Vertical Slicing

I am a fan of polylithic architectures. Such architectures have many advantages related to enhancing evolvability and maintainability. When you decide to create a system composed of small pieces how do you decide what functionality goes into which component?


The goal is to sub-divide the application into multiple highly cohesive components which are weakly connascence with each other. To achieve the desired cohesion it will be necessary to align the component boundaries with natural fissure points in the application.

The strategy should allow for the production of a arbitrary number of components. A component that was of a manageable size yesterday could easily become too large tomorrow. In that situation the over-sized component will need to be sub-divided. Applying the same strategy repeated will result in a system that is more easily understood.

We want to minimize redundancy in the components. Redundancy results in more code with must be understood and maintained. More importantly redundancy usually introduces connascence of algorithm, making changes more error prone and expensive. In a perfect world, any particular behavior would be implemented in exactly one component.

We want to isolate changes to the system. When implementing a new feature it is desirable to change as few components as possible. Each additional component that must be changed raise the complexity of the change. The componentization strategy should minimize the number of components involved in the average change to the system.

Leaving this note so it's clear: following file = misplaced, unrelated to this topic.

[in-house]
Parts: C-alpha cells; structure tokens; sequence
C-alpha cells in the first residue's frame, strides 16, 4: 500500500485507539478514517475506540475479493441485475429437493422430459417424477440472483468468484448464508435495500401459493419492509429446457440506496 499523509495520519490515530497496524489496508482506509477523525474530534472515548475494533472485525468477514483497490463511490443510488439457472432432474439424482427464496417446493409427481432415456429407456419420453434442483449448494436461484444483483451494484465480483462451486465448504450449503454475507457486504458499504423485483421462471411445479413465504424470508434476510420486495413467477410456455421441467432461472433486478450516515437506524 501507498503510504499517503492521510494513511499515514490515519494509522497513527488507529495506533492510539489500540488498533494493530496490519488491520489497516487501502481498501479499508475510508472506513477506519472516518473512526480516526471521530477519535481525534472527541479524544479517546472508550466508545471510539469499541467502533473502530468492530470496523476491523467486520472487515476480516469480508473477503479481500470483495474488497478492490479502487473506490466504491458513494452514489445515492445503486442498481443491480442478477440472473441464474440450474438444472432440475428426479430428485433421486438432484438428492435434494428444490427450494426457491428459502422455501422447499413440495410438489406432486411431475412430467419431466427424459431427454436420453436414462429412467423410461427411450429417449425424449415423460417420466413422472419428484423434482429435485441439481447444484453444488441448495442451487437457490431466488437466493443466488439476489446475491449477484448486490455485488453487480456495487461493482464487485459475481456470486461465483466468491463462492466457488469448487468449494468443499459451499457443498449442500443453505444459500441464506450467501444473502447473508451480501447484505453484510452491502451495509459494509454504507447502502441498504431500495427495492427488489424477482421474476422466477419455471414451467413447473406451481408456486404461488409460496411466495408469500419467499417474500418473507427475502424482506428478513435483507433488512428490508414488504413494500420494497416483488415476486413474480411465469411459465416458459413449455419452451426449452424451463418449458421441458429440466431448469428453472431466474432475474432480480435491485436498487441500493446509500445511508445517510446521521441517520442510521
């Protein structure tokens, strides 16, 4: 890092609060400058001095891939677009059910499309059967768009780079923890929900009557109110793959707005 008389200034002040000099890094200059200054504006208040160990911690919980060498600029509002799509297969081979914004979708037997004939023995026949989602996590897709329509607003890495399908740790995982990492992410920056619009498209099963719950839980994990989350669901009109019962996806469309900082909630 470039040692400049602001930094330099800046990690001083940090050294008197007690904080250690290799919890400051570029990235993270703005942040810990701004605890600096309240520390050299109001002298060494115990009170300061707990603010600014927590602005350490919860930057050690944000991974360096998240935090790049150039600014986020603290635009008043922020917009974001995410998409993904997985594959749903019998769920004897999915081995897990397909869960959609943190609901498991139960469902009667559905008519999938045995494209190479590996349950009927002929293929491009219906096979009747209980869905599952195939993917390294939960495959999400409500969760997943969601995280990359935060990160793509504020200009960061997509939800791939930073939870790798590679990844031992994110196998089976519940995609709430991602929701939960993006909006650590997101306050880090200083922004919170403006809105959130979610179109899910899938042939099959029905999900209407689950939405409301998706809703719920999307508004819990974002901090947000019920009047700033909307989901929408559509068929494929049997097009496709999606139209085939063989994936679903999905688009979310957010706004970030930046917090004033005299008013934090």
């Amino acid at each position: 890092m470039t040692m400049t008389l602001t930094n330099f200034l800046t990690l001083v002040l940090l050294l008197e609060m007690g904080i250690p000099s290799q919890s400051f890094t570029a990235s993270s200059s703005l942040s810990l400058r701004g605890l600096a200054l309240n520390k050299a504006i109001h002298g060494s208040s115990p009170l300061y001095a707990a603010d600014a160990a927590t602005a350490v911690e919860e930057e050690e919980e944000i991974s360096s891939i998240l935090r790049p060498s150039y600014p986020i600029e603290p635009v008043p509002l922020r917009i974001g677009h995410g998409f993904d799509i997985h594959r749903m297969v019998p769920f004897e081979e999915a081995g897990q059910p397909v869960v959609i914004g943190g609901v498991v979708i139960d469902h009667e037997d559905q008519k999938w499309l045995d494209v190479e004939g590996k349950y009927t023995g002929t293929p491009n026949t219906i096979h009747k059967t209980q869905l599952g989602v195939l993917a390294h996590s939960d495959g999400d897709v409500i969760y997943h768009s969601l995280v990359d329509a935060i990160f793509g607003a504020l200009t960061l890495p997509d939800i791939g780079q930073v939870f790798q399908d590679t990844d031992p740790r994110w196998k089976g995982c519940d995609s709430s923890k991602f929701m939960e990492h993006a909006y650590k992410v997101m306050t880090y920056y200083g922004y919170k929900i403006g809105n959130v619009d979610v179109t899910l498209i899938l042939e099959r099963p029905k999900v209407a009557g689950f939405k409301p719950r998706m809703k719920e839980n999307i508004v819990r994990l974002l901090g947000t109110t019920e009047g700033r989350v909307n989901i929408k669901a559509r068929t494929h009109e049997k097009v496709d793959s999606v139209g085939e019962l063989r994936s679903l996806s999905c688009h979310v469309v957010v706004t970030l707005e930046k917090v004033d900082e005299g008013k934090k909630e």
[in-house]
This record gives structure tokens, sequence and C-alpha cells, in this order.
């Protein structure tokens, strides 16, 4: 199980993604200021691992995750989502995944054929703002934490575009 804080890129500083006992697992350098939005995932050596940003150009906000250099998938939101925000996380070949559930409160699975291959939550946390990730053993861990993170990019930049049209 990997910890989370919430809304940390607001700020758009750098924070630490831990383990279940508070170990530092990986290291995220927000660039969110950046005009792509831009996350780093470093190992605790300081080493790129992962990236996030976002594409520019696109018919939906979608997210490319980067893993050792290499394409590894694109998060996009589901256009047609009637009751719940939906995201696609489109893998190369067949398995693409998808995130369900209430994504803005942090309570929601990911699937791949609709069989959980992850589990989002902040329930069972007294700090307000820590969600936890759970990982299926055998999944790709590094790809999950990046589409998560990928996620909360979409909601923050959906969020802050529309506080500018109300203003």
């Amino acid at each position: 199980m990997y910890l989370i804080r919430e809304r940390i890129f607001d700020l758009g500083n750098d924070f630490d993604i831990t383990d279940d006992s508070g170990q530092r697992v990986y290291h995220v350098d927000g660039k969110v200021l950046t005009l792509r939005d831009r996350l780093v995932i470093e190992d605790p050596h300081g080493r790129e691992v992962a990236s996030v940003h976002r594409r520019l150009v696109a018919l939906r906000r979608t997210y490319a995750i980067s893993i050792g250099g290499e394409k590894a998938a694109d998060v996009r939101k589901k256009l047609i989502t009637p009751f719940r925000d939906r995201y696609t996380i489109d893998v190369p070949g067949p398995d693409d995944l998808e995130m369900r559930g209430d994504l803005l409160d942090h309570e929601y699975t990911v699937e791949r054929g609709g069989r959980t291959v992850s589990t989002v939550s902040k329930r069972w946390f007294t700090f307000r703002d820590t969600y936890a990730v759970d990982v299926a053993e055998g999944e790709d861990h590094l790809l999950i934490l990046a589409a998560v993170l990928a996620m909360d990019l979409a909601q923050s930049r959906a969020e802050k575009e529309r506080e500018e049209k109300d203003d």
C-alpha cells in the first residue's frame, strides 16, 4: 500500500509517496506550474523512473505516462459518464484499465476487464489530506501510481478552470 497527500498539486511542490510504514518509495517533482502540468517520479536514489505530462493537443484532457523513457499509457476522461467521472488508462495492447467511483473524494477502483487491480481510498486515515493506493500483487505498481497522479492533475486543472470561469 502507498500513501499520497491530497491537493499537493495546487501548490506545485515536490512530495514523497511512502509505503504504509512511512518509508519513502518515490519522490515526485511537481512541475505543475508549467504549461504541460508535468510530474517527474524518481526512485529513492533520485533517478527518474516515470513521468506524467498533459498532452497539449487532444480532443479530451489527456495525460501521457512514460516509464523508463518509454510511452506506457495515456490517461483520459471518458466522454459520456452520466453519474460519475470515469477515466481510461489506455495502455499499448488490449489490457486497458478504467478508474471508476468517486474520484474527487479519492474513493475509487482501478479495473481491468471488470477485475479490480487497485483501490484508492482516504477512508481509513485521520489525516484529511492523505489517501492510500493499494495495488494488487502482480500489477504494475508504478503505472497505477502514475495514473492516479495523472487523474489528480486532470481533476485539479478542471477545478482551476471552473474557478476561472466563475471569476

With those metrics in mind lets explore the two most common approaches and see how they compare with each other. Those two patterns of componentization are horizontal slicing and vertical slicing.

Horizontal slicing

In this approach the component boundaries are derived from that implementation domain. The implementation is divided into a set of stacked layers in such a way that a layer initiates communication with the layers below it. This results in a standard layered architectures. By implementing each layer in a separate component you can achieve the horizontal slicing. This style of componentization strategy results in the very common n-tier architecture pattern.

For example, an application that has a business logic and a presentation layer the application would be divided into two components. A business logic component and a presentation component.

Vertical slicing

In this approach the component boundaries are derived from the application domain. Related domain concepts are grouped together into components. Individual components communicate with any other components as needed.

This approach is also quite common but is usually thought of a lot less formally. It is more common for this type of segmentation to develop incidentally. For example, because separate teams developed the parts independently, and then integrated them later. Any time you integrate separate applications you have vertical componentization.

The Score

Against the metrics we laid out earlier, vertical slicing does much better than horizontal.